The final point worth noting is that many European migrant workers return home and actually have age-related higher social and public service costs when they go back to their origin countries. Related to this, the authors argue that many European immigrants are at the start of their career and their language skills, etc. will grow and they will thereby enhance their earnings and hence fiscal potential – so rather than costing more to the public purse as they age (if they stay in the UK), the reverse is the case. The ageing of migrants who remain in the UK does not have a straightforward fiscal impact.

The authors claim that their findings are much more robust because of the long time period they cover and they offer better fiscal outcomes than is the case in other European countries, for instance, Norway. The research suggests further areas for investigation e.g. the drivers of reverse migration by migrant workers; and, related to this, whether it is above average or below average labour market migrant performers who are likely to remain longer in the UK?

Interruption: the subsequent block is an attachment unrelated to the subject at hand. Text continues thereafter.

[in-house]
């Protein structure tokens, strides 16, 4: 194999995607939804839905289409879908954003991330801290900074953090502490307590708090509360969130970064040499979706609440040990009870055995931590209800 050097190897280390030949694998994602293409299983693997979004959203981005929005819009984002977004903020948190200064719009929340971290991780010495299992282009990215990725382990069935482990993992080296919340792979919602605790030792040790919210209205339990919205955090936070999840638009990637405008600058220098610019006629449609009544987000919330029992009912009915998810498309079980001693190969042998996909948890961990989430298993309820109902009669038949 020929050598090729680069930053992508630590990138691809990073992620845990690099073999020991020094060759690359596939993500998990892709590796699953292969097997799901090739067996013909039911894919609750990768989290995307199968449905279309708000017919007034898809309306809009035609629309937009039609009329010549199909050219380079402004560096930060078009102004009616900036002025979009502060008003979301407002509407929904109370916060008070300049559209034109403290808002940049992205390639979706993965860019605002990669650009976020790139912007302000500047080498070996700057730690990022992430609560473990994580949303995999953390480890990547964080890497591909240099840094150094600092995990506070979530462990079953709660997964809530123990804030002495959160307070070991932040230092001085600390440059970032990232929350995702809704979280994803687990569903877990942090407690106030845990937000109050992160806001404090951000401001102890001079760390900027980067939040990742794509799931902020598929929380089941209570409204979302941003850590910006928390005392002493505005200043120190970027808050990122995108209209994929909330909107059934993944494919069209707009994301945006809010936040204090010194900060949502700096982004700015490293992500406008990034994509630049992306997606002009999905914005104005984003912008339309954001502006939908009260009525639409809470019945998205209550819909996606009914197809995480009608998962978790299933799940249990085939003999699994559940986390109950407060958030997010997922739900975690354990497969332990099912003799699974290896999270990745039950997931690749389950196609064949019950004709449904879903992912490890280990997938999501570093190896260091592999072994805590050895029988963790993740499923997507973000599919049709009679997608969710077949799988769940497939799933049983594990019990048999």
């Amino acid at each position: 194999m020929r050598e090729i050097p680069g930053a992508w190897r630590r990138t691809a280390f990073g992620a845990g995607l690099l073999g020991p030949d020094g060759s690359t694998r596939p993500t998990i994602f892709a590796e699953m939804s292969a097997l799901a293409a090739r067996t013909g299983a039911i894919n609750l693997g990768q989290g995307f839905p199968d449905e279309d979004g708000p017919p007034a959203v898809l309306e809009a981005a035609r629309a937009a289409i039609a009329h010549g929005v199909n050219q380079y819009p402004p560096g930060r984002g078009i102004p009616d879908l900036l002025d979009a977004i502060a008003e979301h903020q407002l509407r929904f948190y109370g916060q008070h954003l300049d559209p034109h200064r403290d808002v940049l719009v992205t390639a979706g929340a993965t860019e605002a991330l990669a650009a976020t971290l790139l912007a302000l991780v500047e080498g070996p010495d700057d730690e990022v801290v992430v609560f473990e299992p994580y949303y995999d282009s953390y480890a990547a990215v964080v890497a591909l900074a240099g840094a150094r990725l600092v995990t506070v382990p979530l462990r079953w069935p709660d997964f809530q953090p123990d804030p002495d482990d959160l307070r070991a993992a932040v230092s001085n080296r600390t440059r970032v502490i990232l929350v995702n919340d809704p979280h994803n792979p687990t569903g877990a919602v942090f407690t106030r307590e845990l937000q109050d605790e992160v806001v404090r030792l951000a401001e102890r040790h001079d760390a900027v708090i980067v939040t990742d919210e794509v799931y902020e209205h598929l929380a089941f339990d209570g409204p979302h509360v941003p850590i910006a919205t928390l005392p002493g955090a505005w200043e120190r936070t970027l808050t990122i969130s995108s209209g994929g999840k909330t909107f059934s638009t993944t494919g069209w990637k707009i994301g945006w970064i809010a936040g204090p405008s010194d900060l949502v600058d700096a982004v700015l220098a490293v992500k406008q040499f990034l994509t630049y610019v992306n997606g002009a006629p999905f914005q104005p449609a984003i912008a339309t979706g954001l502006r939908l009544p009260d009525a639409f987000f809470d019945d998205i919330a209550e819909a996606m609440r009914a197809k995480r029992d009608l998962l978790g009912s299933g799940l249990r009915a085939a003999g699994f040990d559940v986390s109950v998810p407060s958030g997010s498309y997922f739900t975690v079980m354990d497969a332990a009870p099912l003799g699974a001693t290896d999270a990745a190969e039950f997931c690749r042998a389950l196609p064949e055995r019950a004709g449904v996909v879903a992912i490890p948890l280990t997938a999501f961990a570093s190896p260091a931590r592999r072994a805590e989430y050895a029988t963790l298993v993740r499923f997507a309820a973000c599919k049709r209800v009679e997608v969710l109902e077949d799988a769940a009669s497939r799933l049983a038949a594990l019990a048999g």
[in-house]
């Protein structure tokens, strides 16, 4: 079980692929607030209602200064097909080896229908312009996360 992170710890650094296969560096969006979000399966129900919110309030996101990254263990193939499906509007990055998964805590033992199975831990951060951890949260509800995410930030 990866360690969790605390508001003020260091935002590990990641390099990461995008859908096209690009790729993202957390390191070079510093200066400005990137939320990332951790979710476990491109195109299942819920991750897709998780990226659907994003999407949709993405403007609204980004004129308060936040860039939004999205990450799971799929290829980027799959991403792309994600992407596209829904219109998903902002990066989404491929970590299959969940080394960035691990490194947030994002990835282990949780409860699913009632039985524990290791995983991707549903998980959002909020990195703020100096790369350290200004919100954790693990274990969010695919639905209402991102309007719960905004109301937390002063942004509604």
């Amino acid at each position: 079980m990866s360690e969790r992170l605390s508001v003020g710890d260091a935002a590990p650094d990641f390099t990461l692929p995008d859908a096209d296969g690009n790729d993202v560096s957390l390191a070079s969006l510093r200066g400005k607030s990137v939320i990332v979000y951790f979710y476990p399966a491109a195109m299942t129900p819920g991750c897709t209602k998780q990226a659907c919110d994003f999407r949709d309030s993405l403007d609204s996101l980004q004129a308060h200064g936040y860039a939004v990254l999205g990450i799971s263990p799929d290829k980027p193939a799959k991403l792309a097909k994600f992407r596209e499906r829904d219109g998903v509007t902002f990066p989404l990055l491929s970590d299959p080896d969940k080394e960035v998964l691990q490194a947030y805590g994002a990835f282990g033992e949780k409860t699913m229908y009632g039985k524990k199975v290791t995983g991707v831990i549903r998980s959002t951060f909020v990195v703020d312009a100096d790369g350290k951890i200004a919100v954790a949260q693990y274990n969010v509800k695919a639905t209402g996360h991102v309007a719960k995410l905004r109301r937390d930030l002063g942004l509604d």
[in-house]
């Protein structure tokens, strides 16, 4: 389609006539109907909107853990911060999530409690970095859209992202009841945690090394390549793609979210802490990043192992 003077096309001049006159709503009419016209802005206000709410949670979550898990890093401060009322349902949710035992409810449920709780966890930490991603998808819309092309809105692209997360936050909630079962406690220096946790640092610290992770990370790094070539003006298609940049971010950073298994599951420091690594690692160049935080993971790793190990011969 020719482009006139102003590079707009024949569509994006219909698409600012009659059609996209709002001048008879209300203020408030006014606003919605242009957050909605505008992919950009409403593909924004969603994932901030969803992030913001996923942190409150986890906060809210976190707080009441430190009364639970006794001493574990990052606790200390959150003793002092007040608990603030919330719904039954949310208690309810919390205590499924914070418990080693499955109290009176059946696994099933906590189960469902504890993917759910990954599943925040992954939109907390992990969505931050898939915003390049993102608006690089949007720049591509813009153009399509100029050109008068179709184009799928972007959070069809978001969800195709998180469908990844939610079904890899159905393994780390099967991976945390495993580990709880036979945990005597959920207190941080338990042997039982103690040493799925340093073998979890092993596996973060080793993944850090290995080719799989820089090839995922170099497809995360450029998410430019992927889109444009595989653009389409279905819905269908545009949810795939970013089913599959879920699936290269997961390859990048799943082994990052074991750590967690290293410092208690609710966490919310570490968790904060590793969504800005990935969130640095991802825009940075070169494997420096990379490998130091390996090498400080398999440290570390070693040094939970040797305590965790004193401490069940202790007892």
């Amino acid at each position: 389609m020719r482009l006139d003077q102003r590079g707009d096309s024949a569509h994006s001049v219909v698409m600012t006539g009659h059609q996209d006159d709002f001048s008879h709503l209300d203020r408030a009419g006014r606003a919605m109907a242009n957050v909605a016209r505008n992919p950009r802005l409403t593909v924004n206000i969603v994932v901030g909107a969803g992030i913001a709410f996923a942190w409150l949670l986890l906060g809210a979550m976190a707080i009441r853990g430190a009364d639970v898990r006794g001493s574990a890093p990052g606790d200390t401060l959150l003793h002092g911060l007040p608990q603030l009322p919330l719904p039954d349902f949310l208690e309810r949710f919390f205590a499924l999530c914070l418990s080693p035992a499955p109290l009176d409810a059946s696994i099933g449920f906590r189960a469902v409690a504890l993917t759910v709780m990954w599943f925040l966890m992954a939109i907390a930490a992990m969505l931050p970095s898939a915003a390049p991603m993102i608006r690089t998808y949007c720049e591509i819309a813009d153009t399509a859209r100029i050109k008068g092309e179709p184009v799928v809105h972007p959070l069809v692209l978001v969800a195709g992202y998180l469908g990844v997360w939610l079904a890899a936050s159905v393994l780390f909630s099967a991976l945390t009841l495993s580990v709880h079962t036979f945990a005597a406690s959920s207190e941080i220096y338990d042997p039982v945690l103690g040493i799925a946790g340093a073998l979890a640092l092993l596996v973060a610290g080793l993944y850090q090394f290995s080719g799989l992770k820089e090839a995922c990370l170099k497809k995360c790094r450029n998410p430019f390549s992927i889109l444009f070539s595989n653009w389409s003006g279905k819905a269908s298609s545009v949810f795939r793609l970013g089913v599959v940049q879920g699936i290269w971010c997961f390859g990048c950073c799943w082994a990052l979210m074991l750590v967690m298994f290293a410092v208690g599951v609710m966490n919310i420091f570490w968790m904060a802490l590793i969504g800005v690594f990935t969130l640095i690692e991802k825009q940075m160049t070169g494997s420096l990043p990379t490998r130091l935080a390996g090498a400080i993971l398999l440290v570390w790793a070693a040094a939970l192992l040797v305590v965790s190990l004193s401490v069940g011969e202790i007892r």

This is a strong piece of applied economics. Not only do the authors work hard to make their approach as transparent as possible, they recognise shortcomings and apply exhaustive robustness or sensitivity checks. The key conclusions are backed up and reinforced throughout the exercise. It is for opponents who hold contrary position either based on evidence or not to counter this work with a similar level of detail, evidence and rigour.

Note: Centre for Research and Analysis of Migration (2014) What do we know about migration? Informing the debate. CReAM/University College London.

http://www.cream-migration.org/files/Migration-FactSheet.pdf

 

Deal or No Deal?